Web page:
December 15, 2013 § 1 Comment
I realize that i have been doing something stupid, selfish and vain. Harsh words maybe, but they are real. Stupid – selfish – vain. I have a ton of pictures that I have slowly been scanning in hundreds of pictures that I have stored on my computer. I have been trying to organize them and share them. But as I was going through these pictures I noticed a couple things. I hate pictures of myself and there are painfully few of them.
The reason there are so few pictures of me and why they are so hard to go through is really the same thing: I hate how I look in pictures because I am way heavier than I want to be. I am critical of myself in the pictures because I see every fault, and especially the fat and I hate seeing that. It should be a touch crazy that there are so many pictures with no me and those few pictures of me that there are I just pick apart because I don’t look like a model.
Someday my children will be looking through these pictures and what will they see? Lots of wonderful times, and I won’t be in the pictures with them. They will know that there mom was there, but she was either taking the pictures or making herself busy away from the camera so she wouldn’t be in front of the lens. They will know that she didn’t want to be photographed because she wasn’t happy with her appearance. All those years of avoiding the camera will lead to the inevitable collection of family pictures with mom missing. All the family vacations and outings, the Birthday parties and Christmas mornings and Forth of July, the days on the beach and the hikes in the mountains and no pictures of mom. A few here or there where she had been “unlucky” and caught on film – a couple big family group shots with mom standing behind someone else. Stupid – selfish – vain.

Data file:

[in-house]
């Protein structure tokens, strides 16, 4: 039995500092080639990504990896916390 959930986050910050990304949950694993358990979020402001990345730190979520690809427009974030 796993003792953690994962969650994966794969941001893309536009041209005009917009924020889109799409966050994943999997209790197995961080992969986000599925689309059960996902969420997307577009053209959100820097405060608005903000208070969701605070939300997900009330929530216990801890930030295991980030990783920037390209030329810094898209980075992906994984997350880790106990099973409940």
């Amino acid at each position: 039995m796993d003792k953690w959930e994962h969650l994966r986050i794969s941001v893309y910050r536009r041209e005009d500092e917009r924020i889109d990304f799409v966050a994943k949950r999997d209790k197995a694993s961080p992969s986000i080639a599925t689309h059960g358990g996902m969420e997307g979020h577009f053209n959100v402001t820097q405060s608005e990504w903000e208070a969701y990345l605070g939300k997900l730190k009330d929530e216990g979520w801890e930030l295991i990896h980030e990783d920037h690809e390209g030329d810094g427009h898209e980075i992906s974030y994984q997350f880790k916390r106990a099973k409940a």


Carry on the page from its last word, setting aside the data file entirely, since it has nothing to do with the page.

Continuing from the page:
It is really rather silly of me to care so much that I don’t look perfect in pictures. I know I am not the only one to feel this way. The “Dove: Real Beauty Sketches” was passed around and viewed so many times because it said something that so many women know is true, “we are our own worse critics.” Strangers don’t care about the fat or the wrinkles or the bad hair days. The people who love us don’t see that about us. They see their friend, their mother, their sister, their wife — they see the love and friendship. The oddest things is that when I look at pictures from years ago I am much happier with what I see. I was younger, fitter, more beautiful than I remember feeling I was. In twenty years I will likely look back at today with every bit as much fondness. Whatever the future holds the truth is that I will be older and the children will grow up. I will remember these days fondly as love every moment of being in this phase of my life.
I love the photos I have been scanning in of my grandparents and parents. My grandparents are all gone, but in these photos are so many memories of them young and happy. I look at these pictures and see people who love me and it is a blessing to have these pictures. The children have been loving seeing there grandparents as young adults and me and their uncle as small children. When I look at these pictures memories of my childhood come flooding back and that is a joy. The only thing I achieve in my camera shyness is making sure that those memories aren’t around for my children.
It is a bit vain that I think I should present some perfect visage. I am what I am and while bits of that could change I shouldn’t let my fear of people seeing me as less than perfect get in the way of living fully and sharing who I am with my friends and family. In the case of pictures I shouldn’t let this vanity rob me and my children and those who love me of the joy of those snap-shots and memories.